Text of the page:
Triple-negative breast carcinoma in African American and caucasian women: Clinicopathology, immunomarkers, and outcome

Harold C. Sullivan, Gabriela Oprea-Ilies, Amy L. Adams, Andrew J. Page, Sungjin Kim, Jason Wang, Cynthia Cohen

Research output: Contribution to journalArticlepeer-review

10 Scopus citations


PURPOSE:: Breast cancers are often classified on the presence/absence of hormone receptors, and growth factor oncogenes (estrogen receptor, progesterone receptor, HER2). Triple-negative breast cancers, negative for these markers, do not benefit from targeted therapy. We compared clinicopathologic parameters and immunohistochemical markers of prognostic and/or predictive significance, and outcome between African American and Caucasian triple-negative breast cancer patients. METHODS:: Invasive triple-negative breast cancers from African American (n=94) and Caucasian (n=68) patients were studied. Clinicopathologic features (age, tumor size, grade, lymph node status, angiolymphatic invasion, visceral metastases) and survival (overall and progression free) were compared. Marker expression (CK5, CK7, CK8, CK14, CK18, CK19, vimentin, CD44, c-Kit, epidermal growth factor receptor, p-cadherin, p53, p63, topoisomerase II, androgen receptor, Ki-67) was assessed in tissue microarrays. RESULTS:: Significant differences between African American and Caucasian women were observed for mean age and tumor size. African Americans had a trend toward greater lymph node involvement than Caucasians. The following markers were found in significantly different frequencies between the 2 groups: CK5, CK8, CK19, c-Kit, androgen receptor, and high Ki-67. African Americans show shorter overall and progression-free survival. Other clinicopathologic parameters, markers, and outcome were present at similar frequencies. DISCUSSION:: African American triple-negative breast cancers were more aggressive, occurring at a younger age, being larger, with higher proliferation, patients more frequently dying of disease, and with a trend toward positive lymph node status. Heterogeneity of marker expression suggests variation in the genetics of breast carcinomas in different races.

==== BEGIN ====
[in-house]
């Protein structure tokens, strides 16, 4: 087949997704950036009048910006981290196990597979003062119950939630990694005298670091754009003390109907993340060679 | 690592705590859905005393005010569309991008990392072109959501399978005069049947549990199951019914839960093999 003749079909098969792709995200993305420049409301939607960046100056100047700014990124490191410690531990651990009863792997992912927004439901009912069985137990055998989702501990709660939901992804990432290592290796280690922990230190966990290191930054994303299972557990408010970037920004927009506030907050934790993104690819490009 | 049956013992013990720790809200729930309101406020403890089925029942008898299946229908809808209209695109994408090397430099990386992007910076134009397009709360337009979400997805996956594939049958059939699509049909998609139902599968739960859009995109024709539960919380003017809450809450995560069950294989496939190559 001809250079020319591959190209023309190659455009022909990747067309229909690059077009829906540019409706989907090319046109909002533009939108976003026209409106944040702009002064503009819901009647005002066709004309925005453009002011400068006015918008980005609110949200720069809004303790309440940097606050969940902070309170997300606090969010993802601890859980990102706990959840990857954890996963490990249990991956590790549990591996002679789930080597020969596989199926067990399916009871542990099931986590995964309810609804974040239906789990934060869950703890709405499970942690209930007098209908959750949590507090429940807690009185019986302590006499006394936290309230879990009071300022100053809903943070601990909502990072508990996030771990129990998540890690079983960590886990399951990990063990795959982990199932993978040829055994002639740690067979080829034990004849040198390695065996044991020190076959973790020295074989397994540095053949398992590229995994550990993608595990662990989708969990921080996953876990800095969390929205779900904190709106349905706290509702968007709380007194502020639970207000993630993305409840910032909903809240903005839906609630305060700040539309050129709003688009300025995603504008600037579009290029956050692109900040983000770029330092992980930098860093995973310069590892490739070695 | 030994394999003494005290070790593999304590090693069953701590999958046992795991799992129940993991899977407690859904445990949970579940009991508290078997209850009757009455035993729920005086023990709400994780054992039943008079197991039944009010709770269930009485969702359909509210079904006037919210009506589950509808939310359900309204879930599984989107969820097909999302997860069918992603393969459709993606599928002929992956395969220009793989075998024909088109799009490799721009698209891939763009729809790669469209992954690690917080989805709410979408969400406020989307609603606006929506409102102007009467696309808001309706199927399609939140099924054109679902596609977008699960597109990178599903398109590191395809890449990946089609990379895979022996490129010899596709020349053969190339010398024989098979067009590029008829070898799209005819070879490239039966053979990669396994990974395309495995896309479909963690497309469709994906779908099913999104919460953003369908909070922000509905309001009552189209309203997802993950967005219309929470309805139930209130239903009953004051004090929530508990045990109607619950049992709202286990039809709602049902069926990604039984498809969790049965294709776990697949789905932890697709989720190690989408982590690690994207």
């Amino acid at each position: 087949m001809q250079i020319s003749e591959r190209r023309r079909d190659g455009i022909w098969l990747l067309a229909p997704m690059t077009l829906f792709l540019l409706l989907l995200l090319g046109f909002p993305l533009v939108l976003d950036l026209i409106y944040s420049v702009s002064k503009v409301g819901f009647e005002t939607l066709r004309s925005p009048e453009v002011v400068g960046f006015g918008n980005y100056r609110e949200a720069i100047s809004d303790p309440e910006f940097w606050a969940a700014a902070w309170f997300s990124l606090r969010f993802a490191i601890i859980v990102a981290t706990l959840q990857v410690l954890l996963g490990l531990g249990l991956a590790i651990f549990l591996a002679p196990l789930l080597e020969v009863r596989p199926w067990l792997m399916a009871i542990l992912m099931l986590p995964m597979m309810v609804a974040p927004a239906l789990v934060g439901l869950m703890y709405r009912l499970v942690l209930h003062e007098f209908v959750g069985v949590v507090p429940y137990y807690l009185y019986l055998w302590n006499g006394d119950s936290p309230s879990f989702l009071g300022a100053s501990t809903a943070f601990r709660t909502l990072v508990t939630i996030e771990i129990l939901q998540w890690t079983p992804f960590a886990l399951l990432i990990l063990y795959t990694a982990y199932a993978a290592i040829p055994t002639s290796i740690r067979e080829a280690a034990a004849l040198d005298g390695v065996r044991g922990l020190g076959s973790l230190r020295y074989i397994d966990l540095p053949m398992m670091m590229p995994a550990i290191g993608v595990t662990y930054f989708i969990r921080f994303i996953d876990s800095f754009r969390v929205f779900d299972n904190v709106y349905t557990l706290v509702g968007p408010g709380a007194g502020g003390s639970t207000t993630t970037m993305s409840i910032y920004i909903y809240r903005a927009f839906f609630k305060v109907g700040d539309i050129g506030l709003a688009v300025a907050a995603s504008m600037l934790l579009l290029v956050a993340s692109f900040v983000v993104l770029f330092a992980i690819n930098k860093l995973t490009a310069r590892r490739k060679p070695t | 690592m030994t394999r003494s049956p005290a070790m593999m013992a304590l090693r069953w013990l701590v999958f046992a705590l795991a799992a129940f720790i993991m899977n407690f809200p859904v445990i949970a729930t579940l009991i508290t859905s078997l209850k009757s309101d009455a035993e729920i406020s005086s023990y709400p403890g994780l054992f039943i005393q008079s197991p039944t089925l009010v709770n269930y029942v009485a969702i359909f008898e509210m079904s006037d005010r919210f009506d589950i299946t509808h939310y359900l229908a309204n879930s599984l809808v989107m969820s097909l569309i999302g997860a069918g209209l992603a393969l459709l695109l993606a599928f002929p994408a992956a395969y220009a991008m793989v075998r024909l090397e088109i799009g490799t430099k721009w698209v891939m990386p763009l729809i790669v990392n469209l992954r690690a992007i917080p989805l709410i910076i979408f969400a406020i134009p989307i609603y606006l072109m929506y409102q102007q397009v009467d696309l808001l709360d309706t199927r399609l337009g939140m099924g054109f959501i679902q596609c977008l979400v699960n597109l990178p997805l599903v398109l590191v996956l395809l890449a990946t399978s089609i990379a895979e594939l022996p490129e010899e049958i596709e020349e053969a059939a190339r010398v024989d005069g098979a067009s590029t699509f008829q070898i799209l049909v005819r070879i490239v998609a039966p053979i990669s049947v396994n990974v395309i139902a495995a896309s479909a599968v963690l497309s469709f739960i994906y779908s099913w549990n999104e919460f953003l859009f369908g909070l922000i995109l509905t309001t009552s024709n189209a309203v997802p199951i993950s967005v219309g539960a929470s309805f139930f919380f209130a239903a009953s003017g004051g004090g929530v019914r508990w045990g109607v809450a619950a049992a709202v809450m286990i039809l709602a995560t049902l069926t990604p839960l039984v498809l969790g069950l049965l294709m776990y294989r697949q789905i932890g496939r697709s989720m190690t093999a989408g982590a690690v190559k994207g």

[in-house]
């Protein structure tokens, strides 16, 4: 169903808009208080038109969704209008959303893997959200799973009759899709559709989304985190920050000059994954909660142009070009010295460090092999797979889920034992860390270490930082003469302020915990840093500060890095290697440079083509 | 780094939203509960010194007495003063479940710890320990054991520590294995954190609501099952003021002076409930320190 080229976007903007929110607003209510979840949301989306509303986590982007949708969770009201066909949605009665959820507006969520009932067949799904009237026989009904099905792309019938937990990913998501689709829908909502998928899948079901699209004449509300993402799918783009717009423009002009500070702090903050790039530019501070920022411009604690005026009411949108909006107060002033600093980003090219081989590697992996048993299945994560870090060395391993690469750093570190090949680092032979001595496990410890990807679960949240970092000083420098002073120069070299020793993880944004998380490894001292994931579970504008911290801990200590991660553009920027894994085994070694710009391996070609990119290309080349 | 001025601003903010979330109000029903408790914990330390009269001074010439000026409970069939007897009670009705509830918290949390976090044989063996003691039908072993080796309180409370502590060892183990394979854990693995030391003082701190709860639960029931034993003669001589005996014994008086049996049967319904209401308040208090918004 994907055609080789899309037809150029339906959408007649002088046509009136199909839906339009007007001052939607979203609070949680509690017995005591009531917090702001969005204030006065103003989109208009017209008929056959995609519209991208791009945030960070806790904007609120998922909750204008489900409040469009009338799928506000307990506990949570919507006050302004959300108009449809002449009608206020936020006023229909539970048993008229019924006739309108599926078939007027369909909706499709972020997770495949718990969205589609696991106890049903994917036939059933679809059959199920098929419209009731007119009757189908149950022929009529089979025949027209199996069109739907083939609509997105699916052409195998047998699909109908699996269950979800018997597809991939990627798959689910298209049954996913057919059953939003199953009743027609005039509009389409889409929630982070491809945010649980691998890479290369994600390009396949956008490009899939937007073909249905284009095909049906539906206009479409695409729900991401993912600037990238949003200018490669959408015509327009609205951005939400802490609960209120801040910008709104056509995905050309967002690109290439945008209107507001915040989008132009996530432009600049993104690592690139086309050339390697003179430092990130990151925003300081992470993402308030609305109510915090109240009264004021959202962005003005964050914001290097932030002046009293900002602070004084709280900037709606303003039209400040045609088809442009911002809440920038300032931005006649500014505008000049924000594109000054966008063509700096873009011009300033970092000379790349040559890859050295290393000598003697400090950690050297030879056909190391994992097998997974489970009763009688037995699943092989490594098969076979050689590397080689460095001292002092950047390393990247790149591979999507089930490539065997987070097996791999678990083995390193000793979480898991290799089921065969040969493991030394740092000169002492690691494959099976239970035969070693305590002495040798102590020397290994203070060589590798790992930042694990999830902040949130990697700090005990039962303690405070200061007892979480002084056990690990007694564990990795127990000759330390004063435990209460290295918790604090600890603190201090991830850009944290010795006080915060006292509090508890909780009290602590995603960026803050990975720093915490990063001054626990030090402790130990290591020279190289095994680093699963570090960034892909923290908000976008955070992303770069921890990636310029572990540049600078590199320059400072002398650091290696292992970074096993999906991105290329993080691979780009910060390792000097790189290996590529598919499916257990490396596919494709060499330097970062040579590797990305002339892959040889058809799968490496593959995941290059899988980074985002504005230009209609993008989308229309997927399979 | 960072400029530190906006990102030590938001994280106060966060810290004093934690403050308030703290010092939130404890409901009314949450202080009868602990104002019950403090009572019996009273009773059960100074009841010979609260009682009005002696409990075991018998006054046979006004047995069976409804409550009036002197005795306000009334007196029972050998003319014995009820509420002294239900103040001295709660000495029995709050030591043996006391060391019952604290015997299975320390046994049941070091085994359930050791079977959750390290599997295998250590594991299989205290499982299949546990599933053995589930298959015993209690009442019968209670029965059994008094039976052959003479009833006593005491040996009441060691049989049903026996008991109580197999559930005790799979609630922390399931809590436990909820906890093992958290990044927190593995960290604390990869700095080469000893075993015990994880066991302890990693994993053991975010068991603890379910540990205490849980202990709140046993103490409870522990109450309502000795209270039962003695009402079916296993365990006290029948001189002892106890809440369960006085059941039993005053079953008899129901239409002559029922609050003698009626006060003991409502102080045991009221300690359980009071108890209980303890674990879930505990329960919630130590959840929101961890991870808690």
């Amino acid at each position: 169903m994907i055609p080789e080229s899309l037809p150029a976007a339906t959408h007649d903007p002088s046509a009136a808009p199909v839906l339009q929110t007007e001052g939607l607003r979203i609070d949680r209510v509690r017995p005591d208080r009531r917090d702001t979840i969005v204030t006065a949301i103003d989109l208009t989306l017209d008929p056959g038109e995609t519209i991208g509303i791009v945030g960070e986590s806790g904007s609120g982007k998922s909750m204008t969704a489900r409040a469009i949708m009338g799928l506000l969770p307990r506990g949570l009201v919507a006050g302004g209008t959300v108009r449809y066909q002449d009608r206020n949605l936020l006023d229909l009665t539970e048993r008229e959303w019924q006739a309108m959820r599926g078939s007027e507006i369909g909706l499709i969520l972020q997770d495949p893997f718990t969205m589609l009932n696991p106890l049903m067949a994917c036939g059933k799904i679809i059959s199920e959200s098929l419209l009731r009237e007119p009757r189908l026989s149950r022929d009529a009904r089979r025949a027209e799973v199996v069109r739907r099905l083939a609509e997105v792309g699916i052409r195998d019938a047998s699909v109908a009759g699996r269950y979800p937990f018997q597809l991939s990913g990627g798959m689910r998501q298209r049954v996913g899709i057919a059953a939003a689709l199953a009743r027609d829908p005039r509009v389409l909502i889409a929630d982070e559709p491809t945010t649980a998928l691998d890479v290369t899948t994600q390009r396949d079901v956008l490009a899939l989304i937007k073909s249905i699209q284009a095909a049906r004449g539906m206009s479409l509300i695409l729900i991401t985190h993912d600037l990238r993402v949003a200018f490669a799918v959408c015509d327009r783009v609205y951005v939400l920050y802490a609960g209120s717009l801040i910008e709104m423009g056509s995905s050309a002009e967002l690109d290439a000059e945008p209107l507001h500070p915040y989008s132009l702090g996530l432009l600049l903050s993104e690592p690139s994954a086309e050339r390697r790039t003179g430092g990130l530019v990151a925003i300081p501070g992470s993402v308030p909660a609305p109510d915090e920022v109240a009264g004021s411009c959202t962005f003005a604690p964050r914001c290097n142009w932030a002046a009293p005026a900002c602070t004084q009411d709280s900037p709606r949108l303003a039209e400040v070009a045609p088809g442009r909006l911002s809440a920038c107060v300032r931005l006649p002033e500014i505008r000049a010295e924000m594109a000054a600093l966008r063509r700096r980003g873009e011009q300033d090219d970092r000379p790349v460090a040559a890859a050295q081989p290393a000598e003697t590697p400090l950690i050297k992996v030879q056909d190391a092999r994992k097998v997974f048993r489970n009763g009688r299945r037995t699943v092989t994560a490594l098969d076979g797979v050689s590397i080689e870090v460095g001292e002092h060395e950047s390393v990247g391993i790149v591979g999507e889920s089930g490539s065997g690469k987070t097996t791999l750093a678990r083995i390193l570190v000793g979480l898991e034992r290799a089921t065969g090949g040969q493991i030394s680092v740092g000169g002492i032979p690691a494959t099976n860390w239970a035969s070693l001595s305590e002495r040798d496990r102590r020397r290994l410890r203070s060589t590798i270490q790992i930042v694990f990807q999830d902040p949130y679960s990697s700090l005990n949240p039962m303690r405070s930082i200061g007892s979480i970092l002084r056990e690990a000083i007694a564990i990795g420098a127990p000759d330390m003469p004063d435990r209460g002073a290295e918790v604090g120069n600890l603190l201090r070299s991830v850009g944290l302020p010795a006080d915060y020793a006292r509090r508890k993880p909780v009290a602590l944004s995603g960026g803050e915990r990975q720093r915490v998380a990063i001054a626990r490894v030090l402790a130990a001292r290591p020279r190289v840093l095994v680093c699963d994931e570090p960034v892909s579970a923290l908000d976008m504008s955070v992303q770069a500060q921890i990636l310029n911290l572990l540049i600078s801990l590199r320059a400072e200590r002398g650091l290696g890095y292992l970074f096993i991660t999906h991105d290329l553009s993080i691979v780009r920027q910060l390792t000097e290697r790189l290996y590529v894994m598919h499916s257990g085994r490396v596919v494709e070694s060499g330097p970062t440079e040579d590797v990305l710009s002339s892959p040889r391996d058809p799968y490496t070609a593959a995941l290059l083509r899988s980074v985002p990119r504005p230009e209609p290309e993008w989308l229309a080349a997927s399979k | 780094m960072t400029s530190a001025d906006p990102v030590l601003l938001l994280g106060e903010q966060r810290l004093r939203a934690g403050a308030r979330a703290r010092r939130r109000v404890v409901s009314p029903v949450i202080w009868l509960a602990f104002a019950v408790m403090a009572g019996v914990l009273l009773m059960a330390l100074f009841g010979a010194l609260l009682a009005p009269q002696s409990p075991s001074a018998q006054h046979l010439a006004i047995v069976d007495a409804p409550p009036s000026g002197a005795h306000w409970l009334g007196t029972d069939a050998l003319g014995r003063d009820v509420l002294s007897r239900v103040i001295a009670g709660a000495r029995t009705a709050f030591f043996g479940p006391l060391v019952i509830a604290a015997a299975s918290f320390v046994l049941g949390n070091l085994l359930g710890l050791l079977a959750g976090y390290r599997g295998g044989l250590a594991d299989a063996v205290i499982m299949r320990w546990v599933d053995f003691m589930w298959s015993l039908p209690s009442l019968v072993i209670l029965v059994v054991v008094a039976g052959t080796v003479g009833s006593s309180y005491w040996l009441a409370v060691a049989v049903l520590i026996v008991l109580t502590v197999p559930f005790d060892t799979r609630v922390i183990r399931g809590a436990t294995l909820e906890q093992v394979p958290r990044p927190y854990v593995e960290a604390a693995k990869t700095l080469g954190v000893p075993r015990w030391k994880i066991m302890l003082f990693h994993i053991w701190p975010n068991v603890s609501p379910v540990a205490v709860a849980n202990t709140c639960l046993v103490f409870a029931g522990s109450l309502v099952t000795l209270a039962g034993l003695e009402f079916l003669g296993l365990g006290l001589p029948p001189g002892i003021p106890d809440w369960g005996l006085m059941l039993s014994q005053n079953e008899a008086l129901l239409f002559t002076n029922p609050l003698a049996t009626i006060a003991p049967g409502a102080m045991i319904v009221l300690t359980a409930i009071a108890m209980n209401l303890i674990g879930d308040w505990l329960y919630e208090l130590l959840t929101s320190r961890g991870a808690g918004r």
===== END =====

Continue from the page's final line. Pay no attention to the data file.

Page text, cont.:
Original languageEnglish (US)
Pages (from-to)17-23
Number of pages7
JournalApplied Immunohistochemistry and Molecular Morphology
Issue number1
StatePublished - Jan 2014


  • breast cancer
  • immunohistochemistry
  • triple negative

ASJC Scopus subject areas

  • Pathology and Forensic Medicine
  • Histology
  • Medical Laboratory Technology


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